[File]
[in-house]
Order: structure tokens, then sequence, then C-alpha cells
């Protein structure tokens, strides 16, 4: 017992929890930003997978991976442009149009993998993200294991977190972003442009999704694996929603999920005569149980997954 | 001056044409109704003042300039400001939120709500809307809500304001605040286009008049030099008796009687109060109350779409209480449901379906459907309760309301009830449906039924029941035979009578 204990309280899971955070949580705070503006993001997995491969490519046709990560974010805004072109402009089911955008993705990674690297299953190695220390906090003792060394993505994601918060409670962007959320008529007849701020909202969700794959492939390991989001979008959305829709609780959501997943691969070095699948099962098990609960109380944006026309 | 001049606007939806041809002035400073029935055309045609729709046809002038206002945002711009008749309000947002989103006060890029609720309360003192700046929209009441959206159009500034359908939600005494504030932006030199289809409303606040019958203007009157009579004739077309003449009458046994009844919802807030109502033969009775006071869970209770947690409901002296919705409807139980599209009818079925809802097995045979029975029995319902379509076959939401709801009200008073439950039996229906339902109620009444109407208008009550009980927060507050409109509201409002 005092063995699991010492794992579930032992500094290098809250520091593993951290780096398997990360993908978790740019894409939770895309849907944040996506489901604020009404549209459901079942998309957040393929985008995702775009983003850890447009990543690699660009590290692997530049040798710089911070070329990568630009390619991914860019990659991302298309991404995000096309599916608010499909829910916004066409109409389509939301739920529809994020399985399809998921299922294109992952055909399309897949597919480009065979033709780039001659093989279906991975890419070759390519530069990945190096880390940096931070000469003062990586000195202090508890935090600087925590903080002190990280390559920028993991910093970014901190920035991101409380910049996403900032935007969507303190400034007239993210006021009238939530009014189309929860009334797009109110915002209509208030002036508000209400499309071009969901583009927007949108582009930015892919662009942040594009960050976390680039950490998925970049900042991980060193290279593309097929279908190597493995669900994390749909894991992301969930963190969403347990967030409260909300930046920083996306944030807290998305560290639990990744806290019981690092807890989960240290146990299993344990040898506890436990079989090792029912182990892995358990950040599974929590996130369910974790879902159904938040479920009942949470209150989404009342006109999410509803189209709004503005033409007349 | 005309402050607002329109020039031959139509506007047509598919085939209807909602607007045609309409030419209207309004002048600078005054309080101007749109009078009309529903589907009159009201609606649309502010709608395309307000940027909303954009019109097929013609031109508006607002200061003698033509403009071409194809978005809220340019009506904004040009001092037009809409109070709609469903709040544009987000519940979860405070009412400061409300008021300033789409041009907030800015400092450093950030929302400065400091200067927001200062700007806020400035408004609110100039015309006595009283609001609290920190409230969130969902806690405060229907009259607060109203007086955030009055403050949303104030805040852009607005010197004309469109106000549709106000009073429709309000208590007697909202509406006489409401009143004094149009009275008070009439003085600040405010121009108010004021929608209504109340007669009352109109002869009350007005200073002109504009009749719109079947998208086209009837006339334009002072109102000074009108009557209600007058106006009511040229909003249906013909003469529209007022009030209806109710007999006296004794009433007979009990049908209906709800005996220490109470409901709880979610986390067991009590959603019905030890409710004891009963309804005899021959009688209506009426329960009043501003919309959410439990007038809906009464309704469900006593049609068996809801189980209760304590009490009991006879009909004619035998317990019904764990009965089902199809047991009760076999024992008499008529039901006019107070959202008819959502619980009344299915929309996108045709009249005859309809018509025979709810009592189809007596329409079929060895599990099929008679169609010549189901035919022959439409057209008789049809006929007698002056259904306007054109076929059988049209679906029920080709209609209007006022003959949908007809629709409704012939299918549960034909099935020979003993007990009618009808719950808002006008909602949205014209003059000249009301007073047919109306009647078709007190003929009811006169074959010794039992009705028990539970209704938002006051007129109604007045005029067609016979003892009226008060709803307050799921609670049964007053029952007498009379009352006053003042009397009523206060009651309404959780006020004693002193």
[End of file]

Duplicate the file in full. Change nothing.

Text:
[in-house]
Order: structure tokens, then sequence, then C-alpha cells
């Protein structure tokens, strides 16, 4: 017992929890930003997978991976442009149009993998993200294991977190972003442009999704694996929603999920005569149980997954 | 001056044409109704003042300039400001939120709500809307809500304001605040286009008049030099008796009687109060109350779409209480449901379906459907309760309301009830449906039924029941035979009578 204990309280899971955070949580705070503006993001997995491969490519046709990560974010805004072109402009089911955008993705990674690297299953190695220390906090003792060394993505994601918060409670962007959320008529007849701020909202969700794959492939390991989001979008959305829709609780959501997943691969070095699948099962098990609960109380944006026309 | 001049606007939806041809002035400073029935055309045609729709046809002038206002945002711009008749309000947002989103006060890029609720309360003192700046929209009441959206159009500034359908939600005494504030932006030199289809409303606040019958203007009157009579004739077309003449009458046994009844919802807030109502033969009775006071869970209770947690409901002296919705409807139980599209009818079925809802097995045979029975029995319902379509076959939401709801009200008073439950039996229906339902109620009444109407208008009550009980927060507050409109509201409002 005092063995699991010492794992579930032992500094290098809250520091593993951290780096398997990360993908978790740019894409939770895309849907944040996506489901604020009404549209459901079942998309957040393929985008995702775009983003850890447009990543690699660009590290692997530049040798710089911070070329990568630009390619991914860019990659991302298309991404995000096309599916608010499909829910916004066409109409389509939301739920529809994020399985399809998921299922294109992952055909399309897949597919480009065979033709780039001659093989279906991975890419070759390519530069990945190096880390940096931070000469003062990586000195202090508890935090600087925590903080002190990280390559920028993991910093970014901190920035991101409380910049996403900032935007969507303190400034007239993210006021009238939530009014189309929860009334797009109110915002209509208030002036508000209400499309071009969901583009927007949108582009930015892919662009942040594009960050976390680039950490998925970049900042991980060193290279593309097929279908190597493995669900994390749909894991992301969930963190969403347990967030409260909300930046920083996306944030807290998305560290639990990744806290019981690092807890989960240290146990299993344990040898506890436990079989090792029912182990892995358990950040599974929590996130369910974790879902159904938040479920009942949470209150989404009342006109999410509803189209709004503005033409007349 | 005309402050607002329109020039031959139509506007047509598919085939209807909602607007045609309409030419209207309004002048600078005054309080101007749109009078009309529903589907009159009201609606649309502010709608395309307000940027909303954009019109097929013609031109508006607002200061003698033509403009071409194809978005809220340019009506904004040009001092037009809409109070709609469903709040544009987000519940979860405070009412400061409300008021300033789409041009907030800015400092450093950030929302400065400091200067927001200062700007806020400035408004609110100039015309006595009283609001609290920190409230969130969902806690405060229907009259607060109203007086955030009055403050949303104030805040852009607005010197004309469109106000549709106000009073429709309000208590007697909202509406006489409401009143004094149009009275008070009439003085600040405010121009108010004021929608209504109340007669009352109109002869009350007005200073002109504009009749719109079947998208086209009837006339334009002072109102000074009108009557209600007058106006009511040229909003249906013909003469529209007022009030209806109710007999006296004794009433007979009990049908209906709800005996220490109470409901709880979610986390067991009590959603019905030890409710004891009963309804005899021959009688209506009426329960009043501003919309959410439990007038809906009464309704469900006593049609068996809801189980209760304590009490009991006879009909004619035998317990019904764990009965089902199809047991009760076999024992008499008529039901006019107070959202008819959502619980009344299915929309996108045709009249005859309809018509025979709810009592189809007596329409079929060895599990099929008679169609010549189901035919022959439409057209008789049809006929007698002056259904306007054109076929059988049209679906029920080709209609209007006022003959949908007809629709409704012939299918549960034909099935020979003993007990009618009808719950808002006008909602949205014209003059000249009301007073047919109306009647078709007190003929009811006169074959010794039992009705028990539970209704938002006051007129109604007045005029067609016979003892009226008060709803307050799921609670049964007053029952007498009379009352006053003042009397009523206060009651309404959780006020004693002193």